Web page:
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Does work-related training reduce the discrepancy between function requirements and competencies?

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  • Kappe, E.R.
  • Bijwaard, G.E.

Abstract

The issue of lifelong learning is high on the political agenda. However, despite this political interest and the large economic literature on human capital, the impact of work-related training on the discrepancy between function requirements and the skills of the employee has been ignored. In this paper we use an ordered probit model to analyze the perceived change in discrepancy. Based on the bi-annual OSA panel from 1998 till 2002 for The Netherlands, we show that taking a work-related course decreases the discrepancy significantly. We correct for the endogeneity between the decision to take a course and the change in discrepancy and we argue that ignoring the selective decision to take a course leads to misleading conclusions about the effect of these courses on the change in discrepancy. Some respondents of the OSA-panel drop out between two waves. To correct for the possibility of selective attrition we develop an Inverse Probability Weight (IPW) estimation method for the ordered probit with an endogenous binary regressor. From the implied marginal effects of the IPW estimation we conclude that taking a course increases the probability to change the fit between skills and function requirements from Bad to Good with 16~percent-point.

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Bibliographic Info

Paper provided by Erasmus University Rotterdam, Erasmus School of Economics (ESE), Econometric Institute in its series Econometric Institute Research Papers with number EI 2005-42.

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Date of creation: 07 Nov 2005
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Handle: RePEc:ems:eureir:7029

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Related research

Keywords: endogenous regressor; inverse probability weighting; ordered probit; work-related training;

References

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  1. Booth, Alison L, 1993. "Private Sector Training and Graduate Earnings," The Review of Economics and Statistics, MIT Press, vol. 75(1), pages 164-70, February.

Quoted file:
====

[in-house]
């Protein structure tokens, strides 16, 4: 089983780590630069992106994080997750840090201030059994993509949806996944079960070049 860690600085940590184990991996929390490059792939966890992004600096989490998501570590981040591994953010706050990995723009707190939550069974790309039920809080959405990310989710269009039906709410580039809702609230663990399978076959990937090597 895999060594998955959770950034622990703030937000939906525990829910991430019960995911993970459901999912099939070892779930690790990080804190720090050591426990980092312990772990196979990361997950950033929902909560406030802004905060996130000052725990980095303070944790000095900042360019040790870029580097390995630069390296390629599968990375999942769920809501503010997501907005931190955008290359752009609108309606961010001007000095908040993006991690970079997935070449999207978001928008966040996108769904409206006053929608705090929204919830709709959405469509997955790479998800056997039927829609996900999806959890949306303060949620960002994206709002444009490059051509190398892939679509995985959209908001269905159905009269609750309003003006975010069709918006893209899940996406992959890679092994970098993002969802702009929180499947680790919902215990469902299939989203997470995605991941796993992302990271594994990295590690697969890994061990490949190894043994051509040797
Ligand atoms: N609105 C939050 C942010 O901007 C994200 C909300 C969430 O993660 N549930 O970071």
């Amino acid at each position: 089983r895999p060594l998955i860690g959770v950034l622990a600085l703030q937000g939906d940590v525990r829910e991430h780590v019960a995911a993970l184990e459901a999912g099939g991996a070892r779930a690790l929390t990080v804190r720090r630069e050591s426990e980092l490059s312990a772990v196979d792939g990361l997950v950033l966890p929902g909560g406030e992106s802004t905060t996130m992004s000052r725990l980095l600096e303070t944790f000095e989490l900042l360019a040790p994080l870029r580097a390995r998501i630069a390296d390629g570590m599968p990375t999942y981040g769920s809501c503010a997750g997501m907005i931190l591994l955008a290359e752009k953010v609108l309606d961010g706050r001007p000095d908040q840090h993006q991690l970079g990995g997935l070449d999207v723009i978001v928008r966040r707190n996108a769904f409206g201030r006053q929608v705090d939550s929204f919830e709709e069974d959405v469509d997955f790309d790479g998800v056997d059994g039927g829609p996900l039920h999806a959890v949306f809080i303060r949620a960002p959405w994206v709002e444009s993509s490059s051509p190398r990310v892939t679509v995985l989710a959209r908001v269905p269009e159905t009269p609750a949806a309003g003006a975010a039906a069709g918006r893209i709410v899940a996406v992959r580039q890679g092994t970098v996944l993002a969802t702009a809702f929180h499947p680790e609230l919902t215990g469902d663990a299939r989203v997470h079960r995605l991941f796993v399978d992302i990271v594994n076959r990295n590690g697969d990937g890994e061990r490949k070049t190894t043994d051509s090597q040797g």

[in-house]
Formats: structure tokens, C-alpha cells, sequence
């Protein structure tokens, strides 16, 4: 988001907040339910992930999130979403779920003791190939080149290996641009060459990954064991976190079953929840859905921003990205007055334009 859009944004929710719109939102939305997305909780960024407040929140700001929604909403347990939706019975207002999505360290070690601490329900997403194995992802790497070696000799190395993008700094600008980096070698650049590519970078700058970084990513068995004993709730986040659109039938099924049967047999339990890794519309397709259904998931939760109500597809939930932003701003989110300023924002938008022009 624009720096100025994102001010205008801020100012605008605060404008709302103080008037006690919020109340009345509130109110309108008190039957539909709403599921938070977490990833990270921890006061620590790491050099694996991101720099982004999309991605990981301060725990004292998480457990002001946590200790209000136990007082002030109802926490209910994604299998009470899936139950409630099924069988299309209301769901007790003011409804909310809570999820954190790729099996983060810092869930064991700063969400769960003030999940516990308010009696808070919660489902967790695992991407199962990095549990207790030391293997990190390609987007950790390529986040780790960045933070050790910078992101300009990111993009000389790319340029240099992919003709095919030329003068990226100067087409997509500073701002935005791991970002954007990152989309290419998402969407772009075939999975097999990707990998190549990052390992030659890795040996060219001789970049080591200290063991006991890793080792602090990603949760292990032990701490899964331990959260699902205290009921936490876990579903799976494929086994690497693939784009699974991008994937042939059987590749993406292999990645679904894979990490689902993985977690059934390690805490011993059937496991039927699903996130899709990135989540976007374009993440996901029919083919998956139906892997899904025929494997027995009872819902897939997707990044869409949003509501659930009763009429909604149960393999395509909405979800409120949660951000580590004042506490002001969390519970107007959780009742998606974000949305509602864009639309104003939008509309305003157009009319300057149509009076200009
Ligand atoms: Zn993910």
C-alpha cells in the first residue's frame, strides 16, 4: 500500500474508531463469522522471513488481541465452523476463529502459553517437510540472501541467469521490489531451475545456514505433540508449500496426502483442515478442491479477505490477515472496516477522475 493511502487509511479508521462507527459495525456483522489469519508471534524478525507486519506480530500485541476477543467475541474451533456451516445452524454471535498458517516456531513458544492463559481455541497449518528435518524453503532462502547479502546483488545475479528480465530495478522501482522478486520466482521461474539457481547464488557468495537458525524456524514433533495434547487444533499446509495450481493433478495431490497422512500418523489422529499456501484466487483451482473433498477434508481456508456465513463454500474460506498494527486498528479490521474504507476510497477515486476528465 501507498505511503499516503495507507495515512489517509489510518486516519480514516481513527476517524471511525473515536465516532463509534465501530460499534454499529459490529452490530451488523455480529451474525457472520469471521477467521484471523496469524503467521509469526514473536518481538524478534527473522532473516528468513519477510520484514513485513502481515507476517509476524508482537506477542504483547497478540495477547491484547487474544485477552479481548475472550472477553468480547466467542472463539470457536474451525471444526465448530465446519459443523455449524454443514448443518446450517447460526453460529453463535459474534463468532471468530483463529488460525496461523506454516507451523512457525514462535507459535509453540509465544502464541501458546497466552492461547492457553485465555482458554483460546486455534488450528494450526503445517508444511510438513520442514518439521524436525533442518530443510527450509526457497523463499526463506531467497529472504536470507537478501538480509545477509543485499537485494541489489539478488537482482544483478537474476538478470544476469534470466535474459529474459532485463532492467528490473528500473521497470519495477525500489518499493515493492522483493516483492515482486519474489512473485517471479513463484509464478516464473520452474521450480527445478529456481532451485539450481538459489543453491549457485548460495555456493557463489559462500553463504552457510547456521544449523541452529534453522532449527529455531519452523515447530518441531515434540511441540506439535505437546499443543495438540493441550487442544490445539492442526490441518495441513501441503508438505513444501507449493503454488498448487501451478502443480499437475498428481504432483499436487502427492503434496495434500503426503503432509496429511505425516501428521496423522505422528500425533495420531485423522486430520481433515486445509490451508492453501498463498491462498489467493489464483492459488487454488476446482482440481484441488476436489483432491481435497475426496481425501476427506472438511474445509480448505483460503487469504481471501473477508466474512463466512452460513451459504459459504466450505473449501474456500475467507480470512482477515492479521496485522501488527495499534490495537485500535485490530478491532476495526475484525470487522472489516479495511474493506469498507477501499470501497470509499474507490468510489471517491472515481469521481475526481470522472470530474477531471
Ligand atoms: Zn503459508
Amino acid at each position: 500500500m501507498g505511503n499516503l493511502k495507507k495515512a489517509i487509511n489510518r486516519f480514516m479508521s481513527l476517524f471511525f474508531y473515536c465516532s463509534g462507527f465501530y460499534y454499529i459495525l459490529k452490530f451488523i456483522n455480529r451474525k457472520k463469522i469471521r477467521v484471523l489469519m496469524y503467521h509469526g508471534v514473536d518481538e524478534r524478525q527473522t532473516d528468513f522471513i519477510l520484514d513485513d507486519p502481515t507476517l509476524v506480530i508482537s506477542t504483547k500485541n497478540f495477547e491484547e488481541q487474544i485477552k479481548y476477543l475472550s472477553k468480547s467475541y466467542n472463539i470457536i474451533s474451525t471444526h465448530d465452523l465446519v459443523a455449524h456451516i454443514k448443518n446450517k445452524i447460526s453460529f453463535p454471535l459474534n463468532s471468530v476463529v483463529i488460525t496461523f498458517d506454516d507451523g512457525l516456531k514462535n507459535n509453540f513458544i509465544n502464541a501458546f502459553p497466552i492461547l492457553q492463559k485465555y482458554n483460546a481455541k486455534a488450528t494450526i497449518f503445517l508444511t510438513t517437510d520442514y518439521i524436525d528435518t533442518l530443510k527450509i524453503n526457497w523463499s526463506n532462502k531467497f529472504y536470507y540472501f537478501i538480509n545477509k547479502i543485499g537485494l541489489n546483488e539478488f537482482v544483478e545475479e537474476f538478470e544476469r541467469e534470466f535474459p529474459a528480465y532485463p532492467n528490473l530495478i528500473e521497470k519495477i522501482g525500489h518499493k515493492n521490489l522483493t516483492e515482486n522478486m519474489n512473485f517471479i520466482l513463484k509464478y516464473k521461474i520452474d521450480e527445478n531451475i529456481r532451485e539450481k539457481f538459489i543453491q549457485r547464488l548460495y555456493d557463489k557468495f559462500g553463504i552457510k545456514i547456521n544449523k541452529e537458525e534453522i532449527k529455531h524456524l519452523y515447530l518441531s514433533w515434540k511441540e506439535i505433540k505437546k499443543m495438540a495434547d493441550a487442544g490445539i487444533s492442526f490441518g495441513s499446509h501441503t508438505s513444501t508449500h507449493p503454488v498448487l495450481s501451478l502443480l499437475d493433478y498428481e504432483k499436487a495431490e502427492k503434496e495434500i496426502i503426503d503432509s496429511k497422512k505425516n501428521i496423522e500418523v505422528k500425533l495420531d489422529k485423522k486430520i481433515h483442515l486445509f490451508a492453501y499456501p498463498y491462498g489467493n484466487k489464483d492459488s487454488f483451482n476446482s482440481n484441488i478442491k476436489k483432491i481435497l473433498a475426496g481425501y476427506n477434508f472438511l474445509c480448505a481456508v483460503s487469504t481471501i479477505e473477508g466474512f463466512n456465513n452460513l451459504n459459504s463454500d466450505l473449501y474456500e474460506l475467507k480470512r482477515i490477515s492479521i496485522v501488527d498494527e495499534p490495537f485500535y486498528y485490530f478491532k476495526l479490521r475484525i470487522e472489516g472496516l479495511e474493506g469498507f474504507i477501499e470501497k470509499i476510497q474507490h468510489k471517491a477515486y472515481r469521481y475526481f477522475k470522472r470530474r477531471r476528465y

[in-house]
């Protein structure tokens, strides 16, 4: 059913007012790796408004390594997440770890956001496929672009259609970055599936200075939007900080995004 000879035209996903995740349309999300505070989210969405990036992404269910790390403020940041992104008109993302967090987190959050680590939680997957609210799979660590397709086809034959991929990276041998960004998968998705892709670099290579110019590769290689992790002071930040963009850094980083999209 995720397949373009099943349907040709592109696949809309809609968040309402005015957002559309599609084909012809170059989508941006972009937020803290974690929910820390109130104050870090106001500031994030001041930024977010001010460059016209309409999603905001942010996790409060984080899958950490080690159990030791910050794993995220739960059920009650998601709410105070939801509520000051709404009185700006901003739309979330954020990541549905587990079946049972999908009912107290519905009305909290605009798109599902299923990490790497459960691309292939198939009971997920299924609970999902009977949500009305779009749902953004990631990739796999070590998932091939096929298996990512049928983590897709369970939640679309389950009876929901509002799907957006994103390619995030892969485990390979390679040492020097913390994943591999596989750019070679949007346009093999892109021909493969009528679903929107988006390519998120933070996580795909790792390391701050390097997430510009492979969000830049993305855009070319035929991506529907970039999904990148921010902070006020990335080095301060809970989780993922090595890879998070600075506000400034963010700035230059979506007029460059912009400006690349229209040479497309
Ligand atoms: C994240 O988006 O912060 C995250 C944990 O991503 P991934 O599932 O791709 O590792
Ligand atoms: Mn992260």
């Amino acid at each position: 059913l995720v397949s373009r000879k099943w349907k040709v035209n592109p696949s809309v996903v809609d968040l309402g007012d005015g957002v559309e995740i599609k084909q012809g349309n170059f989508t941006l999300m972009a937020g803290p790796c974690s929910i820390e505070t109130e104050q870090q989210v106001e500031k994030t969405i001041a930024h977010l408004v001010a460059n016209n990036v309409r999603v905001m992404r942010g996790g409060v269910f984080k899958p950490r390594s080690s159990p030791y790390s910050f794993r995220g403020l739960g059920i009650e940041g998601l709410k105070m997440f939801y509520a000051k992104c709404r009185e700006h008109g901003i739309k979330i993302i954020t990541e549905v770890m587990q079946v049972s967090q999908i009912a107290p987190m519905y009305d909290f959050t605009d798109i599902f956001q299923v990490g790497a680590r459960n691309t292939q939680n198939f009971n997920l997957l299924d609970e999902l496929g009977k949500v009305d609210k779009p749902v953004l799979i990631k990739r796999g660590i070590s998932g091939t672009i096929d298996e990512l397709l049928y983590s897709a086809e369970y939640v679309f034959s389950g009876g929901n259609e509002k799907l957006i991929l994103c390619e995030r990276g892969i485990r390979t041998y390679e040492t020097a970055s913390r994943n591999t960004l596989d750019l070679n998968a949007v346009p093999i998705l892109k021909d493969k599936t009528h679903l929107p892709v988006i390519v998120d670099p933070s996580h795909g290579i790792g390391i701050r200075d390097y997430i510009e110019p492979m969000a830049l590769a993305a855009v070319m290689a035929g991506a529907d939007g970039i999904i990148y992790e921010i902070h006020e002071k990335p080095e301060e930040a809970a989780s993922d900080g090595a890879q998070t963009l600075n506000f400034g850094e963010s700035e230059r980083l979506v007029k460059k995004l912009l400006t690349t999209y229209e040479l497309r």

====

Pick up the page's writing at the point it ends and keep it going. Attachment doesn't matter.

2. Booth, Alison L, 1991. "Job-Related Formal Training: Who Receives It and What Is It Worth?," Oxford Bulletin of Economics and Statistics, Department of Economics, University of Oxford, vol. 53(3), pages 281-94, August.
  3. S Black & L Lynch, 1997. "How to Compete: The Impact of Workplace Practices and Information Technology on Productivity," CEP Discussion Papers dp0376, Centre for Economic Performance, LSE.
  4. Ann P. Bartel & Nachum Sicherman, 1997. "Technological Change and Wages: An Inter-Industry Analysis," NBER Working Papers 5941, National Bureau of Economic Research, Inc.
  5. Lynch, Lisa M, 1992. "Private-Sector Training and the Earnings of Young Workers," American Economic Review, American Economic Association, vol. 82(1), pages 299-312, March.
  6. Bassanini, Andrea & Booth, Alison L. & Brunello, Giorgio & De Paola, Maria & Leuven, Edwin, 2005. "Workplace Training in Europe," IZA Discussion Papers 1640, Institute for the Study of Labor (IZA).
  7. Cheti Nicoletti, 2002. "Non-Response in Dynamic Panel Data Models," 10th International Conference on Panel Data, Berlin, July 5-6, 2002 A5-4, International Conferences on Panel Data.
  8. Schmid, G√ľnther, 1998. "Transitional labour markets: A new European employment strategy," Discussion Papers, Research Unit: Labor Market Policy and Employment FS I 98-206, Social Science Research Center Berlin (WZB).
  9. John G. Cragg & Russell S. Uhler, 1970. "The Demand for Automobiles," Canadian Journal of Economics, Canadian Economics Association, vol. 3(3), pages 386-406, August.
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